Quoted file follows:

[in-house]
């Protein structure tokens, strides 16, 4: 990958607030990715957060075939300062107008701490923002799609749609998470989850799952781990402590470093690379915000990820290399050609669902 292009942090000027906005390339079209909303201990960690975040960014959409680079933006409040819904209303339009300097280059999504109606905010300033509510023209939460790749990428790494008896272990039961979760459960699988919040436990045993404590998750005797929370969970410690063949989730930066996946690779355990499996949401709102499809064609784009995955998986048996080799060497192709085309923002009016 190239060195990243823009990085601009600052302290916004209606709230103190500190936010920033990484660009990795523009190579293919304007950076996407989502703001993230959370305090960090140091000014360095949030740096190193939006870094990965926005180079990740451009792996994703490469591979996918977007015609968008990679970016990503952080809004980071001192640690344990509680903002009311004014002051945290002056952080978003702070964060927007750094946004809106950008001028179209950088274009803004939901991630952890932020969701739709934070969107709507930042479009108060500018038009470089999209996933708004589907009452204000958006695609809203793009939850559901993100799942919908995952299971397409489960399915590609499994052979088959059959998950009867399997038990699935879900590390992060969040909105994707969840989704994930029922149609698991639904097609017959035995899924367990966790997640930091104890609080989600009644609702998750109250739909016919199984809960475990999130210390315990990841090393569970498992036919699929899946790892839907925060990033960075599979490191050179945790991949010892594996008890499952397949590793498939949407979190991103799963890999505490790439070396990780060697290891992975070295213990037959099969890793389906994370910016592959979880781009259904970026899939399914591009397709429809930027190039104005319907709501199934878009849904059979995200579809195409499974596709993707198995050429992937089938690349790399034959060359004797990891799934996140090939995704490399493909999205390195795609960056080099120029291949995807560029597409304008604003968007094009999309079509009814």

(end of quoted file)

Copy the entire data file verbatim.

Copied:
[in-house]
């Protein structure tokens, strides 16, 4: 990958607030990715957060075939300062107008701490923002799609749609998470989850799952781990402590470093690379915000990820290399050609669902 292009942090000027906005390339079209909303201990960690975040960014959409680079933006409040819904209303339009300097280059999504109606905010300033509510023209939460790749990428790494008896272990039961979760459960699988919040436990045993404590998750005797929370969970410690063949989730930066996946690779355990499996949401709102499809064609784009995955998986048996080799060497192709085309923002009016 190239060195990243823009990085601009600052302290916004209606709230103190500190936010920033990484660009990795523009190579293919304007950076996407989502703001993230959370305090960090140091000014360095949030740096190193939006870094990965926005180079990740451009792996994703490469591979996918977007015609968008990679970016990503952080809004980071001192640690344990509680903002009311004014002051945290002056952080978003702070964060927007750094946004809106950008001028179209950088274009803004939901991630952890932020969701739709934070969107709507930042479009108060500018038009470089999209996933708004589907009452204000958006695609809203793009939850559901993100799942919908995952299971397409489960399915590609499994052979088959059959998950009867399997038990699935879900590390992060969040909105994707969840989704994930029922149609698991639904097609017959035995899924367990966790997640930091104890609080989600009644609702998750109250739909016919199984809960475990999130210390315990990841090393569970498992036919699929899946790892839907925060990033960075599979490191050179945790991949010892594996008890499952397949590793498939949407979190991103799963890999505490790439070396990780060697290891992975070295213990037959099969890793389906994370910016592959979880781009259904970026899939399914591009397709429809930027190039104005319907709501199934878009849904059979995200579809195409499974596709993707198995050429992937089938690349790399034959060359004797990891799934996140090939995704490399493909999205390195795609960056080099120029291949995807560029597409304008604003968007094009999309079509009814």